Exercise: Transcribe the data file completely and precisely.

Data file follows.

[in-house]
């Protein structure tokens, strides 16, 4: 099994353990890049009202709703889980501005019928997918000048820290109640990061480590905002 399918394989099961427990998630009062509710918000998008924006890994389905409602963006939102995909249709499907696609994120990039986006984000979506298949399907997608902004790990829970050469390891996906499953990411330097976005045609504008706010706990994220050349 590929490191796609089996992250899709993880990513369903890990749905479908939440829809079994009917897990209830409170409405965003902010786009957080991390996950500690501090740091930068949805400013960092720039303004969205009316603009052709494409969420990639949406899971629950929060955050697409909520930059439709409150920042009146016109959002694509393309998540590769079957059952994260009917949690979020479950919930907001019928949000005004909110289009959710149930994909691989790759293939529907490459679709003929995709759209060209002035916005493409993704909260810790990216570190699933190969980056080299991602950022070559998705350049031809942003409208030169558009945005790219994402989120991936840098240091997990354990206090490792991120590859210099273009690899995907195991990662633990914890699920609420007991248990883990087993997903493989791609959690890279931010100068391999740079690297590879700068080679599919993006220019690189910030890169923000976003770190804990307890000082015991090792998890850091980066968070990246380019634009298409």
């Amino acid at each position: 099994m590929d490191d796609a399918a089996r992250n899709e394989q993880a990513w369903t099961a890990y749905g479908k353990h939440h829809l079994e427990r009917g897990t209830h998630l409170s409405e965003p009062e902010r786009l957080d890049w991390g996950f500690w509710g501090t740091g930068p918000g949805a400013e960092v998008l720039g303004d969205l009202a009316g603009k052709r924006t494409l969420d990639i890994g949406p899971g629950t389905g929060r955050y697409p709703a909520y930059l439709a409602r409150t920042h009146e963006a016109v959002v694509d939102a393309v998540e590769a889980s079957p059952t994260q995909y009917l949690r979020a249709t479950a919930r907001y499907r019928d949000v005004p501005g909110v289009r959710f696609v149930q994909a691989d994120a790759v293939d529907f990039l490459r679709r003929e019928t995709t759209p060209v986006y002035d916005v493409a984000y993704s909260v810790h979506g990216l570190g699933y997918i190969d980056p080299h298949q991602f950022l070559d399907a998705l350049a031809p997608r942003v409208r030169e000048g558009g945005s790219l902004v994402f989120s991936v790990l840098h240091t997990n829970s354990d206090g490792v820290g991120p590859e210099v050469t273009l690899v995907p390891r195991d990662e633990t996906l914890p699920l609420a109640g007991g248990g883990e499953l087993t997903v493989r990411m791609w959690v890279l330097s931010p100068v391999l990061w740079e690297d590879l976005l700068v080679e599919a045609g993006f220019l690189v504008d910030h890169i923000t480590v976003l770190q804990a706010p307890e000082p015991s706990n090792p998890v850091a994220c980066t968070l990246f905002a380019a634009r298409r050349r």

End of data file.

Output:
[in-house]
């Protein structure tokens, strides 16, 4: 099994353990890049009202709703889980501005019928997918000048820290109640990061480590905002 399918394989099961427990998630009062509710918000998008924006890994389905409602963006939102995909249709499907696609994120990039986006984000979506298949399907997608902004790990829970050469390891996906499953990411330097976005045609504008706010706990994220050349 590929490191796609089996992250899709993880990513369903890990749905479908939440829809079994009917897990209830409170409405965003902010786009957080991390996950500690501090740091930068949805400013960092720039303004969205009316603009052709494409969420990639949406899971629950929060955050697409909520930059439709409150920042009146016109959002694509393309998540590769079957059952994260009917949690979020479950919930907001019928949000005004909110289009959710149930994909691989790759293939529907490459679709003929995709759209060209002035916005493409993704909260810790990216570190699933190969980056080299991602950022070559998705350049031809942003409208030169558009945005790219994402989120991936840098240091997990354990206090490792991120590859210099273009690899995907195991990662633990914890699920609420007991248990883990087993997903493989791609959690890279931010100068391999740079690297590879700068080679599919993006220019690189910030890169923000976003770190804990307890000082015991090792998890850091980066968070990246380019634009298409």
């Amino acid at each position: 099994m590929d490191d796609a399918a089996r992250n899709e394989q993880a990513w369903t099961a890990y749905g479908k353990h939440h829809l079994e427990r009917g897990t209830h998630l409170s409405e965003p009062e902010r786009l957080d890049w991390g996950f500690w509710g501090t740091g930068p918000g949805a400013e960092v998008l720039g303004d969205l009202a009316g603009k052709r924006t494409l969420d990639i890994g949406p899971g629950t389905g929060r955050y697409p709703a909520y930059l439709a409602r409150t920042h009146e963006a016109v959002v694509d939102a393309v998540e590769a889980s079957p059952t994260q995909y009917l949690r979020a249709t479950a919930r907001y499907r019928d949000v005004p501005g909110v289009r959710f696609v149930q994909a691989d994120a790759v293939d529907f990039l490459r679709r003929e019928t995709t759209p060209v986006y002035d916005v493409a984000y993704s909260v810790h979506g990216l570190g699933y997918i190969d980056p080299h298949q991602f950022l070559d399907a998705l350049a031809p997608r942003v409208r030169e000048g558009g945005s790219l902004v994402f989120s991936v790990l840098h240091t997990n829970s354990d206090g490792v820290g991120p590859e210099v050469t273009l690899v995907p390891r195991d990662e633990t996906l914890p699920l609420a109640g007991g248990g883990e499953l087993t997903v493989r990411m791609w959690v890279l330097s931010p100068v391999l990061w740079e690297d590879l976005l700068v080679e599919a045609g993006f220019l690189v504008d910030h890169i923000t480590v976003l770190q804990a706010p307890e000082p015991s706990n090792p998890v850091a994220c980066t968070l990246f905002a380019a634009r298409r050349r």